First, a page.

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Does Increased Adenoma Detection Reduce the Risk of Colorectal Cancer, and How Good Do We Need to Be?
Dilly CK, Kahi CJ. Does Increased Adenoma Detection Reduce the Risk of Colorectal Cancer, and How Good Do We Need to Be? Current Gastroenterology Reports. 2019 Feb 28; 21(4):9.
PURPOSE OF REVIEW:
Colorectal cancer (CRC) is largely preventable with colonoscopy and other screening modalities. However, the effectiveness of screening and surveillance depends on the quality of the colonoscopy exam. Adenoma detection rate (ADR) is the best-validated metric by which we measure individual physicians'' performance.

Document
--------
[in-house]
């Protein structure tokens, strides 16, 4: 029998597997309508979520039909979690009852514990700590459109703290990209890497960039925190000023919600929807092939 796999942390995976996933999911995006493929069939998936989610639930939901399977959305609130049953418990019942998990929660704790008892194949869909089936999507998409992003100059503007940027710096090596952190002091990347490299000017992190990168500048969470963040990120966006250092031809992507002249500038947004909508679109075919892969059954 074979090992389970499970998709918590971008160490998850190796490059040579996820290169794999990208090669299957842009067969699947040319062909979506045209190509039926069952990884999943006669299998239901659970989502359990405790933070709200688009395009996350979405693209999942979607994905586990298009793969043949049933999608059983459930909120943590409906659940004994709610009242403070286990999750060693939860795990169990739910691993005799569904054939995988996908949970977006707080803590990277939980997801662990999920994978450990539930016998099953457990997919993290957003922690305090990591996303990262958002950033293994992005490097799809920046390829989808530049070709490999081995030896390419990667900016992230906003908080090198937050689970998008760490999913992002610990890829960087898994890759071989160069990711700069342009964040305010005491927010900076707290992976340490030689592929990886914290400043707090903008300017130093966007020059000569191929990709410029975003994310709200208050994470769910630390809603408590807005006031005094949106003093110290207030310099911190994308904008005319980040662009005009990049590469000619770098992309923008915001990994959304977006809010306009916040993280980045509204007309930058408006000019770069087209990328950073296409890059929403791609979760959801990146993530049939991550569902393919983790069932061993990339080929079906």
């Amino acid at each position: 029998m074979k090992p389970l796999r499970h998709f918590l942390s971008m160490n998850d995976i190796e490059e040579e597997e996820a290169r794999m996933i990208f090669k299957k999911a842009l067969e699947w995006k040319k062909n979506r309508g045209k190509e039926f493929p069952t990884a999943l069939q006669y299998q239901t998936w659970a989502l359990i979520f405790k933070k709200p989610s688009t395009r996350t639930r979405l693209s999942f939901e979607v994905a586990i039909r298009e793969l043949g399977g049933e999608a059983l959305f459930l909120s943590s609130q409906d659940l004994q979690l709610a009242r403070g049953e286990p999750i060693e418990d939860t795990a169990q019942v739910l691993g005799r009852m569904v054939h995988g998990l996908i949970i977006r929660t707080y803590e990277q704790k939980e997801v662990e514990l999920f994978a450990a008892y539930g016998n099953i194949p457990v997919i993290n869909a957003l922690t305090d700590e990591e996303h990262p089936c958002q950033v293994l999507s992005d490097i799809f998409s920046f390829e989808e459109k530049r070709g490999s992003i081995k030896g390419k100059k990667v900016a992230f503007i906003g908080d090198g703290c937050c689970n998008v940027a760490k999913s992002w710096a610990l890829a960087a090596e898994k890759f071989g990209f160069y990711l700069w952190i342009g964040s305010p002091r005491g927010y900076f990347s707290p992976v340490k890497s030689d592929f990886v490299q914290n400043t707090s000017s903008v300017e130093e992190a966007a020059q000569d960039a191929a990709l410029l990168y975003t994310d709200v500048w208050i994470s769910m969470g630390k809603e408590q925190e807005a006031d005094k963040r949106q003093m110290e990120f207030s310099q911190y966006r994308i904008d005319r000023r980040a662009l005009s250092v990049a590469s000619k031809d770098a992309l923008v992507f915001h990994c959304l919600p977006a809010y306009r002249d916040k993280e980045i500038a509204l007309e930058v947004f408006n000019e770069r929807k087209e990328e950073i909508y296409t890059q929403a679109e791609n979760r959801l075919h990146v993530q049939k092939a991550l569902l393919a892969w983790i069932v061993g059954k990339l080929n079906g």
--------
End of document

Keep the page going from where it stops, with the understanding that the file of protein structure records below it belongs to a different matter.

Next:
Recent evidence suggests that ADR benchmarks may be inappropriately low. There is proof that improving ADR leads to significant reductions in post-colonoscopy CRC (PCCRC). Two studies have demonstrated that when a colonoscopy is performed by physicians with higher ADRs, patients are less likely to have advanced adenomas on surveillance and less likely to develop or die from PCCRC. Finally, there is at least some evidence that higher ADRs do not lead to more cumulative surveillance exams. The ADR is a useful outcome measure that can provide individual endoscopists and their patients with information about the likelihood of developing PCCRC. To achieve the lowest possible PCCRC rate, we should be striving for higher ADRs. While strategies and innovations may help a bit in improving ADRs, our efforts should focus on ensuring a complete mucosal exam for each patient. Behavioral psychology theories may provide useful frameworks for studying motivating factors that drive a careful exam.